By Alexey Sukachev
Boxing is a risky business and so is politics. Mixing them together can produce an explosive pack, which is twice as risky for all the participants taking part in a politicized event. One, who definitely loves to take risks, is a flamboyant Russian promoter Vladimir Hryunov. It seems Roy Jones Jr., a multi-time American champion and a beloved icon amongst casual boxing fans in Russia, is another one willing to put a lot at stake.
Yesterday in Yalta, Crimea, the former four-division world champion followed his meeting with Russian President Vladimir Putin with a written application to grant him Russian citizenship, a move which was supported personally by Putin.
On Sunday, Jones will be a specially honoured guest of a six-fight boxing event, which will take place in Crimea, under Vladimir Hryunov’s promotion.
Meanwhile, Crimea is a territory, which is highly disputed between Russia and Ukraine.
In mainland Russia, this peninsula is considered an integral part of the Russian Federation, based on an official referendum, conducted there the last year, as well as additional historical data. For the Kiev-based government (and for a vast majority of the foreign states) Crimea is occupied territory, which has been unlawfully annexed by Russia and its armed forces, and which belongs to Ukraine.
Reaction to the latest activity was predictable.
Today Anton Geraschenko, a member of the High Rada and a counselor for the Head of Internal Affairs, informed that Jones Jr. has been put into a black list of foreigners, labeled “The Peacemaker”, which enlists those whose activities presented signs of offense against national security of Ukraine.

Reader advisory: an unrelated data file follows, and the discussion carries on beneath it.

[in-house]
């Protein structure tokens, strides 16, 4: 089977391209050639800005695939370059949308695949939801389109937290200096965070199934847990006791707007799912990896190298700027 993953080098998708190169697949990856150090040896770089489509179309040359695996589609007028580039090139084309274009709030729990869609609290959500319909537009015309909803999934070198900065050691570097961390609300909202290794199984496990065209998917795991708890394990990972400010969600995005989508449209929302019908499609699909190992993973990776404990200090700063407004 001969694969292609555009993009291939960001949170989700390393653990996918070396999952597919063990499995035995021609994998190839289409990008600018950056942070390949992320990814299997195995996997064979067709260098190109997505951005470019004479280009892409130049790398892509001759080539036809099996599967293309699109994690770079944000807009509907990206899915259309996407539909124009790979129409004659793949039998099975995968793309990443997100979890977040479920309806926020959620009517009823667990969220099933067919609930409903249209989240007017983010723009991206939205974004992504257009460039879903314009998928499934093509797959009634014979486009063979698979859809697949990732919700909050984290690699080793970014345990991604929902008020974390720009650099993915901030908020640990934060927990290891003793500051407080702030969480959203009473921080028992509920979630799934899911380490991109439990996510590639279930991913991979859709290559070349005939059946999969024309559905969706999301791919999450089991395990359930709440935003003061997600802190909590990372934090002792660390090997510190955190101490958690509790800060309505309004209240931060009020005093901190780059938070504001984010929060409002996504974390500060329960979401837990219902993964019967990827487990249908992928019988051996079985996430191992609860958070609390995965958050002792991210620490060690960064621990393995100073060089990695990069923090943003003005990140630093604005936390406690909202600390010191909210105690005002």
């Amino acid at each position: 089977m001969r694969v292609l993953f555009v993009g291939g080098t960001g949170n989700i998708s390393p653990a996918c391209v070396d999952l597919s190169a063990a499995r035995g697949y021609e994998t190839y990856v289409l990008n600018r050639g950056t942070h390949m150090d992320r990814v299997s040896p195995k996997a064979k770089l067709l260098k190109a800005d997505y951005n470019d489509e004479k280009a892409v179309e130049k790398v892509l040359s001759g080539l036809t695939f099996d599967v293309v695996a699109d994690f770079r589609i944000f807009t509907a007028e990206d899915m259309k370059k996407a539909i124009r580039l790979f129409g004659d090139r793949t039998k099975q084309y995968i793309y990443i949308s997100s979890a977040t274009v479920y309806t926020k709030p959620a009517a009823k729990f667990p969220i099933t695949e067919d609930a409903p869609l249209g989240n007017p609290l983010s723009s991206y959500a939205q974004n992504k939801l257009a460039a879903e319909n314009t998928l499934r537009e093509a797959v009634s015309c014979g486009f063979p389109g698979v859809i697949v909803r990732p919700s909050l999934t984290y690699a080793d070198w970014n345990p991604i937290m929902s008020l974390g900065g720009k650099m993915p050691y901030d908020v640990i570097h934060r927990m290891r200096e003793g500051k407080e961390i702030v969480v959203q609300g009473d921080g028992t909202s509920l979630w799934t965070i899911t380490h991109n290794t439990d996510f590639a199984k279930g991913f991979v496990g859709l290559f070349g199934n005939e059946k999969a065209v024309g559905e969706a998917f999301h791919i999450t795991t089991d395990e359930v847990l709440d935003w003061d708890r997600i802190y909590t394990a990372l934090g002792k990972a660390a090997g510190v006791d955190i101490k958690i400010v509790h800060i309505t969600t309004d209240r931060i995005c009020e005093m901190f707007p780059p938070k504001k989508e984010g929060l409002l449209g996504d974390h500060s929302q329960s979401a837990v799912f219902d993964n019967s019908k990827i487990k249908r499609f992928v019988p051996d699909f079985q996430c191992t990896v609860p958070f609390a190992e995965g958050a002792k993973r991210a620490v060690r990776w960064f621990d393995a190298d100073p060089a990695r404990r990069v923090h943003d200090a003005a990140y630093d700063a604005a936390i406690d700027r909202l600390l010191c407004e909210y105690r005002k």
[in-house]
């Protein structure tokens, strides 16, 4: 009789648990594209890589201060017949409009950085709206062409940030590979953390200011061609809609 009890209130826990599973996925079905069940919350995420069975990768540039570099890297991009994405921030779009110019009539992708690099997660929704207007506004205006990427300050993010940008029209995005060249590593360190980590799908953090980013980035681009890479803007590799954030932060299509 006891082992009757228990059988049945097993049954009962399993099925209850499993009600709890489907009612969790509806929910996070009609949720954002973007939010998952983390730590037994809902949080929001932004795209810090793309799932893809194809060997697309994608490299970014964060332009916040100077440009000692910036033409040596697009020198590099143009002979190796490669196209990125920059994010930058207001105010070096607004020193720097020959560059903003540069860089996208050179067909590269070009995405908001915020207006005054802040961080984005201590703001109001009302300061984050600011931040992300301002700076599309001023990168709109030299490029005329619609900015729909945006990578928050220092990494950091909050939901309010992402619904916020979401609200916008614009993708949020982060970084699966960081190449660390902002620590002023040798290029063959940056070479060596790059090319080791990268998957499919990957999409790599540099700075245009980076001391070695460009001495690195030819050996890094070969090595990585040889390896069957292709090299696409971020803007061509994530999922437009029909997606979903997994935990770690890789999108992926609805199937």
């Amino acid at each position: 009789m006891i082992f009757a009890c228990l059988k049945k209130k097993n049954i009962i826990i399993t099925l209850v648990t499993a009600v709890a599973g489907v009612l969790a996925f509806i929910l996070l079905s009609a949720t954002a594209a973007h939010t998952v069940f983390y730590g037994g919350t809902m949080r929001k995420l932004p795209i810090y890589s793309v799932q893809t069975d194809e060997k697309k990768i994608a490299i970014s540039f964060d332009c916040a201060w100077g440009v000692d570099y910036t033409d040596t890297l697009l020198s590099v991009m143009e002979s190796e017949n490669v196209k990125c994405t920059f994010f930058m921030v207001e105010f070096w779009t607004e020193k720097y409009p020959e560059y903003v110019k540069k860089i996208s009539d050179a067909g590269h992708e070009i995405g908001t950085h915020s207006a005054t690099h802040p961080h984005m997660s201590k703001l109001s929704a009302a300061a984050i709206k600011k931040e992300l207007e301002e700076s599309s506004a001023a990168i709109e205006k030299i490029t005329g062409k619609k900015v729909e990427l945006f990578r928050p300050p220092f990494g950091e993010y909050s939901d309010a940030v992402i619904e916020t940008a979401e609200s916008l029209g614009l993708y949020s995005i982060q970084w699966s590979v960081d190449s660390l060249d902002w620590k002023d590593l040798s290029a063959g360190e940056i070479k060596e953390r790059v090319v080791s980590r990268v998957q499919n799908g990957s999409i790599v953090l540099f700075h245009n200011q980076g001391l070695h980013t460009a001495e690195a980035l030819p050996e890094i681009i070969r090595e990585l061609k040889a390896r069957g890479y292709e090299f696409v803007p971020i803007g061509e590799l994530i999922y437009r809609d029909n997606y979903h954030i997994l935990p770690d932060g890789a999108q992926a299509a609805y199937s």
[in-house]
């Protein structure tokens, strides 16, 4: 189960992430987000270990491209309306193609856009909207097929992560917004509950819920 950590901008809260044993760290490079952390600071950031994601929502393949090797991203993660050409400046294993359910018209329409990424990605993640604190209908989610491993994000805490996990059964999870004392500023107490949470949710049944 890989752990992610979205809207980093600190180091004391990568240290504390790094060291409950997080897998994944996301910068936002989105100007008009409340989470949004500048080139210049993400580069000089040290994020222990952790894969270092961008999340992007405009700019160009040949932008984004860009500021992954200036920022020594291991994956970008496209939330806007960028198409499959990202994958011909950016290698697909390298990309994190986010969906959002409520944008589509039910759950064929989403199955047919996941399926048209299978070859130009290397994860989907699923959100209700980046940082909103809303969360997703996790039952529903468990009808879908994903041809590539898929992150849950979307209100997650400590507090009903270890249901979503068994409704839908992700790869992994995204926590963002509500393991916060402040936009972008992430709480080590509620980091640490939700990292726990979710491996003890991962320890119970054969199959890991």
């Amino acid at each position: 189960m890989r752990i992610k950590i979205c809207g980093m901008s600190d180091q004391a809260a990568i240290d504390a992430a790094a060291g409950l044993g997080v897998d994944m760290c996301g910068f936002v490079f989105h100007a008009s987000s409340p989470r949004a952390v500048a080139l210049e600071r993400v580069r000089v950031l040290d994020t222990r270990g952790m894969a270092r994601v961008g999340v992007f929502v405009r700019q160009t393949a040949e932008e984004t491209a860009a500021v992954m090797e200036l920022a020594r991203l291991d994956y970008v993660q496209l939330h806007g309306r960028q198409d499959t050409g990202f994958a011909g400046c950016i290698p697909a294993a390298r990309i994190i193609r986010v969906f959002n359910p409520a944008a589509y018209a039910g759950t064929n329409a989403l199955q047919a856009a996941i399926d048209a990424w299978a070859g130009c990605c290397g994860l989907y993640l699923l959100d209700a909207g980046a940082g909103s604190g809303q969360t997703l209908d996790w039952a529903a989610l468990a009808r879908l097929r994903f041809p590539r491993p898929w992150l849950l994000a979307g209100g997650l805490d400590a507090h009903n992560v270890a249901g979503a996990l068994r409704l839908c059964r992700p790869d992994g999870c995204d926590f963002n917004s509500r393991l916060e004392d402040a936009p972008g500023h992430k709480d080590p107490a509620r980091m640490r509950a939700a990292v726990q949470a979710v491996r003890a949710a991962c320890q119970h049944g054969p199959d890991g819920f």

Jones Jr. was accused of the illegal border crossing as a consequence of his latest voyage to Crimea. “The Peacemaker” is considered to be an unofficial list of state enemies in Ukraine.
No official war state is declared between Russia and Ukraine, but the relationship between the neighboring countries is at its lowest point in decades, if not centuries.
The Crimean conflict was followed by bloody warfare in Eastern Ukraine between Ukrainian armed forces and local militaries, which is really a conflict between a militia of locals back by the Russian government and illegal separatists by the Ukrainian government. Ukraine blames Russia for using their regular armed forces against its militaries in a hidden way, while the opposite side denies any notion of such possibility.